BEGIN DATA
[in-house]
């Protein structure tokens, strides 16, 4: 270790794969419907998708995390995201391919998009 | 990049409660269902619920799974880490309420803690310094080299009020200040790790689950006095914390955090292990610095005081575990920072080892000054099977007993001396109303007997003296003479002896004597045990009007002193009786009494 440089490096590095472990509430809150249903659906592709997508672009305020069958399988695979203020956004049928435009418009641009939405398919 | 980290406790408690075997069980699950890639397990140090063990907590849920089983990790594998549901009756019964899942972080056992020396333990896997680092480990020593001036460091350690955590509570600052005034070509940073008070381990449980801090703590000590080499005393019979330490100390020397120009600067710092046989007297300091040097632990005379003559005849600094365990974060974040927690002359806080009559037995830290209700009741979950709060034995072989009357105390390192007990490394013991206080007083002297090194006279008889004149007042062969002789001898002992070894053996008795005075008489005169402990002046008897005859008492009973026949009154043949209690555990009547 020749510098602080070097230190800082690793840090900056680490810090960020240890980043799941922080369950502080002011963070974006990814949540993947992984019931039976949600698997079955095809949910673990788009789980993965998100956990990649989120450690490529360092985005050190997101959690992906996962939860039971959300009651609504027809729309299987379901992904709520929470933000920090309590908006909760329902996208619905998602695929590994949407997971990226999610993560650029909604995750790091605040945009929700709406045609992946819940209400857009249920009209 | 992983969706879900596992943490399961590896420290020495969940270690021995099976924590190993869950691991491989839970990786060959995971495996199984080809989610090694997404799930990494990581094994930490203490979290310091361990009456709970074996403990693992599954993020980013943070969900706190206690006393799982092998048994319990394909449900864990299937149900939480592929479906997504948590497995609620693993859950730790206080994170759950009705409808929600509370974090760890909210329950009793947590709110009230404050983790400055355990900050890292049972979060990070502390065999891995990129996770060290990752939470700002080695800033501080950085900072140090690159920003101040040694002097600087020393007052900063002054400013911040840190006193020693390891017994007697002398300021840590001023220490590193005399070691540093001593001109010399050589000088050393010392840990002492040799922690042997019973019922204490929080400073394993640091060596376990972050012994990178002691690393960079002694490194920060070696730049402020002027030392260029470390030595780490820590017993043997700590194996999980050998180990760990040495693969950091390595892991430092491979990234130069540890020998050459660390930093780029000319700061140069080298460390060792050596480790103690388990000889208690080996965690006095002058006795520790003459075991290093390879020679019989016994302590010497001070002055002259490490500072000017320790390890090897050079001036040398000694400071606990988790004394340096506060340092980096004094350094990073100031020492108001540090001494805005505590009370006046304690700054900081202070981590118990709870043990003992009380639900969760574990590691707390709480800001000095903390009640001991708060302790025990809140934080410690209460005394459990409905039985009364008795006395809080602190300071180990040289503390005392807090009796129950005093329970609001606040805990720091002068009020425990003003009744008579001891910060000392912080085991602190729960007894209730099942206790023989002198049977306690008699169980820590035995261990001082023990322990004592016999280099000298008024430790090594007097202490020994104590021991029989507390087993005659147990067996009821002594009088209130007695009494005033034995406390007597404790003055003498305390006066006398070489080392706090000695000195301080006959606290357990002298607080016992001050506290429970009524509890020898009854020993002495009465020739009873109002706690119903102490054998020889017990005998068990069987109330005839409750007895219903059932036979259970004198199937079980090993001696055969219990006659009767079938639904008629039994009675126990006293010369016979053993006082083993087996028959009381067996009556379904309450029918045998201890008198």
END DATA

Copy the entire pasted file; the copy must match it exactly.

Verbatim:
[in-house]
């Protein structure tokens, strides 16, 4: 270790794969419907998708995390995201391919998009 | 990049409660269902619920799974880490309420803690310094080299009020200040790790689950006095914390955090292990610095005081575990920072080892000054099977007993001396109303007997003296003479002896004597045990009007002193009786009494 440089490096590095472990509430809150249903659906592709997508672009305020069958399988695979203020956004049928435009418009641009939405398919 | 980290406790408690075997069980699950890639397990140090063990907590849920089983990790594998549901009756019964899942972080056992020396333990896997680092480990020593001036460091350690955590509570600052005034070509940073008070381990449980801090703590000590080499005393019979330490100390020397120009600067710092046989007297300091040097632990005379003559005849600094365990974060974040927690002359806080009559037995830290209700009741979950709060034995072989009357105390390192007990490394013991206080007083002297090194006279008889004149007042062969002789001898002992070894053996008795005075008489005169402990002046008897005859008492009973026949009154043949209690555990009547 020749510098602080070097230190800082690793840090900056680490810090960020240890980043799941922080369950502080002011963070974006990814949540993947992984019931039976949600698997079955095809949910673990788009789980993965998100956990990649989120450690490529360092985005050190997101959690992906996962939860039971959300009651609504027809729309299987379901992904709520929470933000920090309590908006909760329902996208619905998602695929590994949407997971990226999610993560650029909604995750790091605040945009929700709406045609992946819940209400857009249920009209 | 992983969706879900596992943490399961590896420290020495969940270690021995099976924590190993869950691991491989839970990786060959995971495996199984080809989610090694997404799930990494990581094994930490203490979290310091361990009456709970074996403990693992599954993020980013943070969900706190206690006393799982092998048994319990394909449900864990299937149900939480592929479906997504948590497995609620693993859950730790206080994170759950009705409808929600509370974090760890909210329950009793947590709110009230404050983790400055355990900050890292049972979060990070502390065999891995990129996770060290990752939470700002080695800033501080950085900072140090690159920003101040040694002097600087020393007052900063002054400013911040840190006193020693390891017994007697002398300021840590001023220490590193005399070691540093001593001109010399050589000088050393010392840990002492040799922690042997019973019922204490929080400073394993640091060596376990972050012994990178002691690393960079002694490194920060070696730049402020002027030392260029470390030595780490820590017993043997700590194996999980050998180990760990040495693969950091390595892991430092491979990234130069540890020998050459660390930093780029000319700061140069080298460390060792050596480790103690388990000889208690080996965690006095002058006795520790003459075991290093390879020679019989016994302590010497001070002055002259490490500072000017320790390890090897050079001036040398000694400071606990988790004394340096506060340092980096004094350094990073100031020492108001540090001494805005505590009370006046304690700054900081202070981590118990709870043990003992009380639900969760574990590691707390709480800001000095903390009640001991708060302790025990809140934080410690209460005394459990409905039985009364008795006395809080602190300071180990040289503390005392807090009796129950005093329970609001606040805990720091002068009020425990003003009744008579001891910060000392912080085991602190729960007894209730099942206790023989002198049977306690008699169980820590035995261990001082023990322990004592016999280099000298008024430790090594007097202490020994104590021991029989507390087993005659147990067996009821002594009088209130007695009494005033034995406390007597404790003055003498305390006066006398070489080392706090000695000195301080006959606290357990002298607080016992001050506290429970009524509890020898009854020993002495009465020739009873109002706690119903102490054998020889017990005998068990069987109330005839409750007895219903059932036979259970004198199937079980090993001696055969219990006659009767079938639904008629039994009675126990006293010369016979053993006082083993087996028959009381067996009556379904309450029918045998201890008198």